Several auction catalogues and furniture anthologies owned by Potthast Brothers are annotated. These notations help document the forms the firm copied or adapted to produce such novelties as “Queen Anne” sideboards, “Chippendale” coffee tables, and “Hepplewhite” telephone stands. The Potthasts were undoubtedly familiar with the works of British designers such as Chippendale and Hepplewhite. A page of chair designs produced by the firm is reminiscent of engravings in eighteenth- and nineteenth-century pattern books (fig. 30).
Furniture in local collections was another source of inspiration for the Potthasts. Their shop copy of Baltimore furniture historian Edgar G. Miller’s American Antique Furniture: A Book for Amateurs (1937) has notations regarding pieces that the firm either copied or repaired. Most of the individuals who allowed Miller to illustrate objects in their collection were from Maryland and many were direct descendants of the original owners.
One of the Potthasts’ most successful reproductions was based on a pair of oval-back chairs (fig. 31) reputedly commissioned by Charles Carroll of Carrollton, one of four Maryland signers of the Declaration of Independence. In 1801 Carroll built and furnished Homewood as a wedding present for his son Charles and daughter-in-law Harriet (Chew) of Philadelphia. Given the date and provenance of the chairs, it is likely that they were part of the original furnishings of the house. No other Carroll family houses were being built or furnished during this period. These chairs probably sat in the dining room and were part of a set of ten or twelve. At least two other examples are owned by other Carroll family descendants.
In the early twentieth century Mrs. Mary-Lee Carroll Muth owned the chair illustrated in figure 31. During the 1930s, she commissioned Potthast Brothers to repair her pair and make additional examples (fig. 32) for use in her dining room. Shortly thereafter, the firm began selling a virtually identical model described as a “Hepplewhite oval back chair, originally owned by Charles Carroll of Carrollton—Signer of the Declaration.” One brochure boasted that “the amazing perfection of joinery, carvings, inlaying and finish” attained by Potthast craftsmen often caused the firm’s reproductions to be mistaken for the original antiques. Although the chairs made to expand Mrs. Muth’s set are similar to the originals, there are slight differences in the shape of the oval, angle of the back, arrangement and position of the stretchers, and outline of the carved husks (figs. 33, 34). From a distance, however, the Potthast chairs are difficult to spot.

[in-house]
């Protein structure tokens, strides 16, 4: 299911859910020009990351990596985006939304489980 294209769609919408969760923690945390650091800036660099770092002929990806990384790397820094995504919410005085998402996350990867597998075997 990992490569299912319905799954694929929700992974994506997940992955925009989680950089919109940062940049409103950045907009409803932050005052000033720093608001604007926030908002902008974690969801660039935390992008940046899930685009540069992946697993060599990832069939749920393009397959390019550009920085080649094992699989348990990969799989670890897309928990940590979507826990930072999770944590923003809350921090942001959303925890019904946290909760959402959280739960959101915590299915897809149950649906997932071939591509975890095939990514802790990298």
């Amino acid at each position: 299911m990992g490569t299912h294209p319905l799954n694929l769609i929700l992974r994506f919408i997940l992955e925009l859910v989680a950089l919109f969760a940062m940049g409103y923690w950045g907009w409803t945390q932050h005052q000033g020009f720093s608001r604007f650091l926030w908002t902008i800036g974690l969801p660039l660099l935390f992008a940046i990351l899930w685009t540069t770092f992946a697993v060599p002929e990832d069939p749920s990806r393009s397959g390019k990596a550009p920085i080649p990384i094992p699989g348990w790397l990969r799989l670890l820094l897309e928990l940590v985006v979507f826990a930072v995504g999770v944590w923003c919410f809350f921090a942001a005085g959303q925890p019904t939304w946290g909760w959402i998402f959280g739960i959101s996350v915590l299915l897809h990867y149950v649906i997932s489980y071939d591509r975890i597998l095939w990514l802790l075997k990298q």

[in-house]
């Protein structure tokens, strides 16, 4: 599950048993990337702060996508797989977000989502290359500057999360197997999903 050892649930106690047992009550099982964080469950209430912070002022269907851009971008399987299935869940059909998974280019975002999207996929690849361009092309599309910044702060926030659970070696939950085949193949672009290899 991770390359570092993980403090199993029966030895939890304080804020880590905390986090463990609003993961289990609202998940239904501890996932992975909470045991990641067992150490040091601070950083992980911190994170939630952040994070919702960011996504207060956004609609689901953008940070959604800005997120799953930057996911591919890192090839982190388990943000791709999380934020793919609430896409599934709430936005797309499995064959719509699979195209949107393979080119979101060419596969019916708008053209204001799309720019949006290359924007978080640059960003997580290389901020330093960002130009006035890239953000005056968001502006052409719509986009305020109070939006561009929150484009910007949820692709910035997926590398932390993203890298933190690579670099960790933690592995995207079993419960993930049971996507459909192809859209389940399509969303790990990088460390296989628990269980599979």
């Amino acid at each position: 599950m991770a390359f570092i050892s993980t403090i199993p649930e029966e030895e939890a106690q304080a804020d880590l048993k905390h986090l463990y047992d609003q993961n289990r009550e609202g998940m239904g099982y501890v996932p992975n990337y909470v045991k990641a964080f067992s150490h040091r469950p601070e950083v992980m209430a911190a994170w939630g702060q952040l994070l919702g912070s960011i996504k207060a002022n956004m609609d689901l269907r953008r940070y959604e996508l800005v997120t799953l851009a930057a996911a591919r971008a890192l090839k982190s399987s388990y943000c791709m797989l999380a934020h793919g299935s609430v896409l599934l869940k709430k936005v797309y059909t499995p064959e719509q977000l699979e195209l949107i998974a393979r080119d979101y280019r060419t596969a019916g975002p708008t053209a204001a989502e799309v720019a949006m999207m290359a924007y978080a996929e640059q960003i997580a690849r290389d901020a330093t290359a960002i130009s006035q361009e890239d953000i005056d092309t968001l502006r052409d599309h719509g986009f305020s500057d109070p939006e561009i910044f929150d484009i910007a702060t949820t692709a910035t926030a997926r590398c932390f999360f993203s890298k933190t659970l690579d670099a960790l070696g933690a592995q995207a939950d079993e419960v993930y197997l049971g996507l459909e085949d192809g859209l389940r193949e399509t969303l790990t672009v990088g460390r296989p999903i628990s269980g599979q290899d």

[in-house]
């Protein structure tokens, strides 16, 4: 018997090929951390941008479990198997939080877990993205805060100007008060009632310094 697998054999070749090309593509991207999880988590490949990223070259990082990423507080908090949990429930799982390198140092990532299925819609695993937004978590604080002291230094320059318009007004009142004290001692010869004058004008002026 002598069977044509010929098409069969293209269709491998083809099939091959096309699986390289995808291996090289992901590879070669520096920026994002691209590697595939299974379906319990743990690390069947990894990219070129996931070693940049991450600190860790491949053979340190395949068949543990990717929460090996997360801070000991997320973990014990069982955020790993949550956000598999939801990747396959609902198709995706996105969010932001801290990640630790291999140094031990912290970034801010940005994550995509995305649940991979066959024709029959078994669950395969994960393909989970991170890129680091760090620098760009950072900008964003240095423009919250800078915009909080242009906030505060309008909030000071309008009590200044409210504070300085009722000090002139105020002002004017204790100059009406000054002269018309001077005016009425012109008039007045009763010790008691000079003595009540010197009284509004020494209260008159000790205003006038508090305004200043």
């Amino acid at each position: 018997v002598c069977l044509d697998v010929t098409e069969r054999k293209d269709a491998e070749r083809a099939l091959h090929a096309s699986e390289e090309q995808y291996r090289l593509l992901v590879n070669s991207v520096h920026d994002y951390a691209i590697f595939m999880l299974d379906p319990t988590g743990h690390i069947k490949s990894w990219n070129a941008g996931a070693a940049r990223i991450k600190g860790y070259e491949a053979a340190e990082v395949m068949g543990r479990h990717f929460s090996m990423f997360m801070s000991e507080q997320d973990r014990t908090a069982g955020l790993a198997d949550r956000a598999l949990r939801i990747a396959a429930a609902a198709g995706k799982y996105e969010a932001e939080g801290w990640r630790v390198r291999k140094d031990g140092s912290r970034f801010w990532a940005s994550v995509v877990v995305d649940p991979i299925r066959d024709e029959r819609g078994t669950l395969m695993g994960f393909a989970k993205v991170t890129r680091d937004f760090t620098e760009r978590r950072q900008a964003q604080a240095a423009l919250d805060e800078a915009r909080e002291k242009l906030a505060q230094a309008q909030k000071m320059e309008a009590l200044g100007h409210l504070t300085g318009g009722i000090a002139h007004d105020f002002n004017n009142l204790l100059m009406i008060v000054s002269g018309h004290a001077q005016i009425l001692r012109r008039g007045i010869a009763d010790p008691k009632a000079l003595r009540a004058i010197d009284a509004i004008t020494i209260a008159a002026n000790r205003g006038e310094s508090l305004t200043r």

Potthast Brothers also made reproductions for several museums and historical organizations that were attempting to create room settings. Their institutional patrons included Continental Memorial Hall, the Museum of the Daughters of the American Revolution, and the Hammond-Harwood House. Many of the reproductions made for these organizations subsequently became part of the Potthasts’ line. As in the case of the Carroll chairs, the firm used historical and institutional connections to promote their products.
According to Theodore J. Potthast, a member of the second generation, most museums allowed their members to copy objects in their collection prior to the advent of licensing agreements. The firm’s craftsmen would travel to a museum, make sketches, and, when no guards were present, they would take measurements. Theodore noted that he, his brother, and his cousins were adept at technical drawing owing to their training at the Maryland Institute College of Art. In September 1938 the Baltimore Magazine reported: